03/2014; 2(3). DOI:10.1002/phy2.258
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    • "Vol. 33, 2008 # 2008 NRC Canada PROOF/E ´ PREUVE 2006; Chung et al. 2004 "
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    ABSTRACT: Recent studies have reported evidence of both a short-term and a more sustained reduction in left ventricular diastolic function after prolonged strenuous exercise. Interpretation of this data is confounded by alterations in heart rate (HR) post-exercise. The purpose of this study was to investigate the association between HR and diastolic function during recovery from supine exercise, and to reassess the impact of increasing HR on early diastolic flow and tissue velocities during supine exercise. Repeat echocardiograms in 16 young, trained, volunteers were obtained at rest (50 +/- 6 beats.min-1), during steady-state supine cycling at HR of 60, 80, and 100 beats.min-1, and then during supine recovery at HR of 80 and 60 beats.min-1. Doppler flow velocities and tissue Doppler myocardial annular velocities were recorded in early (E and E', respectively) and late diastole (A and A', respectively). The ratios E/A, E'/A', and E/E' were calculated. Data were compared via analyses of variance (ANOVA; exercise) and t tests (recovery). Peak E, A, E', and A' all increased in line with HR during exercise (p < 0.05) although relatively greater changes in A and A' resulted in a significant decline in E/A and E'/A' with increasing HR (p < 0.05). During recovery E, A, E', and A' all declined from peak values during exercise (p < 0.05). At 80 beats.min-1, flow and tissue Doppler data were still elevated above resting values and only A was significantly reduced compared with assessments made at the same HR during exercise. Diastolic flow and tissue velocities tended to increase (during supine exercise) and return to baseline (during recovery from exercise) in line with changes in HR. The interpretation of diastolic functional indices measured after physical exertion should be made in light of the present data.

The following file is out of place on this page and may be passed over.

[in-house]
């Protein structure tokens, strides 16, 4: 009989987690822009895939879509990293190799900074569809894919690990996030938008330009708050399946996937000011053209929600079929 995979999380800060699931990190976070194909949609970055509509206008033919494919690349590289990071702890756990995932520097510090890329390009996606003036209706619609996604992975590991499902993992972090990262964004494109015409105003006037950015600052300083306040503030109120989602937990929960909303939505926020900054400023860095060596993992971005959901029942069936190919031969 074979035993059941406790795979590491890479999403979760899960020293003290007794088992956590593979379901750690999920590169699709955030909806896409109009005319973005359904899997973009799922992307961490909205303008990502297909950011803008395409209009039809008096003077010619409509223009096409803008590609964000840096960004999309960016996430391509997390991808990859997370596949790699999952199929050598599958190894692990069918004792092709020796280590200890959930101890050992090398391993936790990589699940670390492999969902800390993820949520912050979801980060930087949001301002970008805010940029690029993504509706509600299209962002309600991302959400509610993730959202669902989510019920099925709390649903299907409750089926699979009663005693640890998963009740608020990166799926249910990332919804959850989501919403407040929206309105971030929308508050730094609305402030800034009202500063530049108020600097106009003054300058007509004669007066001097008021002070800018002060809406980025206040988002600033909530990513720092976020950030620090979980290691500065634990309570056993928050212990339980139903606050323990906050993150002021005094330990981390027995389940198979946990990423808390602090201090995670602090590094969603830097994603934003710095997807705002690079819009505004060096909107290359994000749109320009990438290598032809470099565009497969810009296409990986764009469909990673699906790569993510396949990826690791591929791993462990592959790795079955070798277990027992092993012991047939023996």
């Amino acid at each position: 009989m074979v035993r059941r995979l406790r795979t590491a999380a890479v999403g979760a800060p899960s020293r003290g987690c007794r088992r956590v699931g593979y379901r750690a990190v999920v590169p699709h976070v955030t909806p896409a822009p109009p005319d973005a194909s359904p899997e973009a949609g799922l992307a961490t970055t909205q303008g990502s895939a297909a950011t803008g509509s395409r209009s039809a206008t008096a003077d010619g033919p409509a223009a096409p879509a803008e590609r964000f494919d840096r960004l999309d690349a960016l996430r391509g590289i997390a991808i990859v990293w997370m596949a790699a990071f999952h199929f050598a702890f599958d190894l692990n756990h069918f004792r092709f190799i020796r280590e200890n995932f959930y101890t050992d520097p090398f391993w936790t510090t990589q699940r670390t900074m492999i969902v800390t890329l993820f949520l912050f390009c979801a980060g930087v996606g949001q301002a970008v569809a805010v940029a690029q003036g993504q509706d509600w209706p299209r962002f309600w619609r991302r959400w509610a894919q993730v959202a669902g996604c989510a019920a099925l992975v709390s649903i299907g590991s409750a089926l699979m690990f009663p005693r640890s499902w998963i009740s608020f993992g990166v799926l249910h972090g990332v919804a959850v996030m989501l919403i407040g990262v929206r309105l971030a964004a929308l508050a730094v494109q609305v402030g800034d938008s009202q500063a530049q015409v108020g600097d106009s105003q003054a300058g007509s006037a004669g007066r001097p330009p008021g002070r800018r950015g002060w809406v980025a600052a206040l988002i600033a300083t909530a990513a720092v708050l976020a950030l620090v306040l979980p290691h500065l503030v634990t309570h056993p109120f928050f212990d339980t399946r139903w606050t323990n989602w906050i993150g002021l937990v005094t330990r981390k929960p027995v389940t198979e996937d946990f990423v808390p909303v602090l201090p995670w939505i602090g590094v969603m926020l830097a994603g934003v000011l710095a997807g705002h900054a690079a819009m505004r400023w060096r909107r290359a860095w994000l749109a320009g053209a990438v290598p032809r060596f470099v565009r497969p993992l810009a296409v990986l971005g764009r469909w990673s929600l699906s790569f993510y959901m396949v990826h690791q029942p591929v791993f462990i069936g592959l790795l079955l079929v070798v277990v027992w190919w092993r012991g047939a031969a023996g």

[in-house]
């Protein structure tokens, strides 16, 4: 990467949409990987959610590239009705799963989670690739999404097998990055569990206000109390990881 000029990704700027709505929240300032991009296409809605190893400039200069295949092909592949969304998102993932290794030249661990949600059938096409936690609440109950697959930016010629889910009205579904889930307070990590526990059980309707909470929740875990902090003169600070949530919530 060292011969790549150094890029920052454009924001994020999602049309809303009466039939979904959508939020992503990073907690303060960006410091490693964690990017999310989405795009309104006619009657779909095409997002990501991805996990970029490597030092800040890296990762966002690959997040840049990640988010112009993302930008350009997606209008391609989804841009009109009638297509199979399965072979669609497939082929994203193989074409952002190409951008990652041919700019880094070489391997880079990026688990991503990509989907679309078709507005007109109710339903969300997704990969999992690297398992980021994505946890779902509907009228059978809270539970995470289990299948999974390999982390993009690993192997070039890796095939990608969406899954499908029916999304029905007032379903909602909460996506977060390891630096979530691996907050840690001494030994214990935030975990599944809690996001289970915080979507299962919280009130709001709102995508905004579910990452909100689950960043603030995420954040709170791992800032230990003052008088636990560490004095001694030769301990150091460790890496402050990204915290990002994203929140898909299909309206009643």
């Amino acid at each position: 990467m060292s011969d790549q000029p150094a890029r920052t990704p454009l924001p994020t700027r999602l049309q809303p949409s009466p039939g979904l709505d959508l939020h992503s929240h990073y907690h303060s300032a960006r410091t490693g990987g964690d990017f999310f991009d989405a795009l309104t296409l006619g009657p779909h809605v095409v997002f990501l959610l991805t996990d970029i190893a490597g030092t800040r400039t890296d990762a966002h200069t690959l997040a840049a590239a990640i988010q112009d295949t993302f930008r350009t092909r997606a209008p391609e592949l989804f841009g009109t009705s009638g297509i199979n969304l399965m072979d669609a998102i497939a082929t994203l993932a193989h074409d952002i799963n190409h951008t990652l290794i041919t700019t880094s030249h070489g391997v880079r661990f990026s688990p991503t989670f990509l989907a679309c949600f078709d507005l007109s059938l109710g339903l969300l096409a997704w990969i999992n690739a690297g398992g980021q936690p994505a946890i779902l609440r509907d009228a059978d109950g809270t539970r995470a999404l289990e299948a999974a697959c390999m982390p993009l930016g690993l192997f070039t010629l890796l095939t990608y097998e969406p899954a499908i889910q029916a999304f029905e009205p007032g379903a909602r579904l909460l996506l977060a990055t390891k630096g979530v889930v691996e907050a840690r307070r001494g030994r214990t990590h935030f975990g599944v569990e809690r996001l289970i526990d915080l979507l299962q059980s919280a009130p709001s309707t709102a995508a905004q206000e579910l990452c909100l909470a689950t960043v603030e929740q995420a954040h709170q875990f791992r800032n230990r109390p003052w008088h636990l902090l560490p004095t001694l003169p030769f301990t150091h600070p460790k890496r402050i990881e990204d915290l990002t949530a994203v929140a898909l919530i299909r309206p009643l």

Applied Physiology Nutrition and Metabolism 11/2008; 33(5):896-902. DOI:10.1139/H08-078 · 2.23 Impact Factor
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    • "In fact, patients with heart failure are characterized by a prolongation of left ventricular systole and an abnormal shortening of diastole. The systolic– diastolic mismatch is accentuated during exercise and has the potential to impair the cardiac reserve in these patients by restricting ventricular filling and perfusion [1] [2]. Physiological systole lasts from the start of isovolumic contraction to the peak of the ejection phase, so that physiological diastole commences as the LV pressure starts to fall [3]. "
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    ABSTRACT: A system for non-invasive and automatic assessment of systolic and diastolic duration is presented. The method is based on a accelerometer sensor which was positioned in the mid-sternal precordial region. The acceleration signal, together with an ECG signal, was recorded by a laptop PC and systole and diastole durations were computed for each cardiac beat. The system was tested in 103 patients who performed semi-supine bicycle exercise (71M/32F, age 57plusmn14 years, 17 healthy people 86 patients with cardiovascular diseases). A consistent signal was obtained in 98% patients and systolic/diastolic time ratio as a function of the heart rate was computed. At higher heart rates (for example 100 bpm), this ratio was lower in the 17 control subjects (0.74plusmn0.12) than in the patients with systemic hypertension (0.94plusmn0.12), coronary (0.88plusmn0.11), valvular (0.93plusmn0.14) or dilated heart (0.86plusmn0.10) disease.
    Computers in Cardiology, 2008; 10/2008